Does dark energy really exist or is it just an illusion

(ORDO NEWS) — Scientists have introduced dark energy to explain cosmological phenomena such as the accelerated expansion of the universe. But does science need it?

Simulations of neutron star mergers have helped scientists test alternative theories of gravity and question whether dark energy is really needed to describe cosmological processes.

For about 100 years now, general relativity has been very successful in describing gravity at various scales, passing all experimental tests on Earth and in the solar system.

However, to explain cosmological observations such as the observed accelerated expansion of the universe, we need to introduce new components such as dark matter and dark energy, the nature of which is still a mystery.

But is dark energy real or, conversely, can it be interpreted as a violation of our understanding of gravity?

Is dark energy an illusion or not?

The study of neutron star mergers can help answer this question. Such a unique chance is provided due to the fact that the gravitational interaction inside them is incredibly strong. By studying the processes inside these objects, scientists can compare theories that describe gravity, such as general relativity and the theory of “dark gravity”.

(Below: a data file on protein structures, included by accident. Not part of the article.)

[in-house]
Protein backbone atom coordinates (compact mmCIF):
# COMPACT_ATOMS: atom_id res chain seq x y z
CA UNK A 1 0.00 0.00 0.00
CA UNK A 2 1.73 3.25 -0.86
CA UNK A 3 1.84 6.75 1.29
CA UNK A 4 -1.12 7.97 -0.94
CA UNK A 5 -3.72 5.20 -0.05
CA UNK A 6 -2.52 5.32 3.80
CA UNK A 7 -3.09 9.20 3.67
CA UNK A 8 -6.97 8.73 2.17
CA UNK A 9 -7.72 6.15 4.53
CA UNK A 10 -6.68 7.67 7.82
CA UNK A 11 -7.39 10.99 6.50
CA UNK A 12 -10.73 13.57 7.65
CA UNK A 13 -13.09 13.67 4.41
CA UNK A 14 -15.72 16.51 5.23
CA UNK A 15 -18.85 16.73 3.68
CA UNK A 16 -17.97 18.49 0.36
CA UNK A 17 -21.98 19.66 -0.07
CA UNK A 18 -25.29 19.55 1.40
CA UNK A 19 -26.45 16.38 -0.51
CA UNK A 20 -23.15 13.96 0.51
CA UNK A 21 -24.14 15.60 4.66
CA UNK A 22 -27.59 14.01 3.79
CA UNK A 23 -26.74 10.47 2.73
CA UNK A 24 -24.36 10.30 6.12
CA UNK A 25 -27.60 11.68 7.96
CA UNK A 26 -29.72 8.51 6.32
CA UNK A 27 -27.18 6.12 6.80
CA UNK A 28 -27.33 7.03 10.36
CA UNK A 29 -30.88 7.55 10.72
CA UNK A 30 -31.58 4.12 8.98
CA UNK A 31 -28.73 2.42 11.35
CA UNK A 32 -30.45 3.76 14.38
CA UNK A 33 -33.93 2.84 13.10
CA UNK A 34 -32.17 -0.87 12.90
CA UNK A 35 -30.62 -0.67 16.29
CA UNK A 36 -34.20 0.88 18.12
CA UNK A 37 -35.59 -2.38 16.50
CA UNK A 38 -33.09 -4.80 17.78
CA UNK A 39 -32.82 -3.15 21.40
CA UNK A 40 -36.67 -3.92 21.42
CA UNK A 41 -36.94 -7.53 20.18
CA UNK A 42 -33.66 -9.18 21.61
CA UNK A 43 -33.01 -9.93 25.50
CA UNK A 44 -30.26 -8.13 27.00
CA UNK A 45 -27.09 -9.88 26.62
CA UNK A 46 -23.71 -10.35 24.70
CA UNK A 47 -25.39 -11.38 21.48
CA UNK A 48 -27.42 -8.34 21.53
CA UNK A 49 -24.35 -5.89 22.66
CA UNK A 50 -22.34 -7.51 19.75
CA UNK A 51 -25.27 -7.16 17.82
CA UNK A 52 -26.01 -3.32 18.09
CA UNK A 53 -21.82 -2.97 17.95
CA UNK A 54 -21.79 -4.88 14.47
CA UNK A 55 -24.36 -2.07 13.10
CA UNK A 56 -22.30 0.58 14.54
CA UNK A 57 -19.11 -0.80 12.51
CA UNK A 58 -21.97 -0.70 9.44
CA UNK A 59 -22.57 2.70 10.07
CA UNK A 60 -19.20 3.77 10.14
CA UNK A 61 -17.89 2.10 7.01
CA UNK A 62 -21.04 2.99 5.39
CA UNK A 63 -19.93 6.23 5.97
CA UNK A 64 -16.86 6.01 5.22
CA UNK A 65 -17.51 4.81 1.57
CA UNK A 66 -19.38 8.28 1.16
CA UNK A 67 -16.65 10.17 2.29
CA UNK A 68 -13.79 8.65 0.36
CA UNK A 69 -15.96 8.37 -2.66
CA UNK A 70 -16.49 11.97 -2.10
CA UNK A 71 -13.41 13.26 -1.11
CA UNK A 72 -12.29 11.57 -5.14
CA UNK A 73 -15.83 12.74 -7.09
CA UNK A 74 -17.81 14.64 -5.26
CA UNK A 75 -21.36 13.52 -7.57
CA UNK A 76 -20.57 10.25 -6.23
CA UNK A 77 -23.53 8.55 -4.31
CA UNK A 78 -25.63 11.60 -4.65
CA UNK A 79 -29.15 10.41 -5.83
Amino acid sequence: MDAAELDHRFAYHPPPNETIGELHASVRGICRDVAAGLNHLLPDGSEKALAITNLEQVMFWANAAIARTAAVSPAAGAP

Using vast computational resources, scientists have been able to run the first-ever simulations of binary neutron star mergers in theories that go beyond general relativity and replicate the behavior of dark energy on a cosmological scale. This makes it possible to compare Einstein’s theory and its modified versions and solve the mystery of dark energy.

“Surprisingly, we found that the ‘dark gravity’ hypothesis is just as good as general relativity. They both serve their purpose well – to explain the data obtained by the LIGO and Virgo interferometers during past collisions of binary neutron stars.

Indeed, the differences between the two theories in these systems are quite subtle, but they could be detected by next-generation gravitational interferometers such as the Einstein telescope in Europe,” the study authors conclude.


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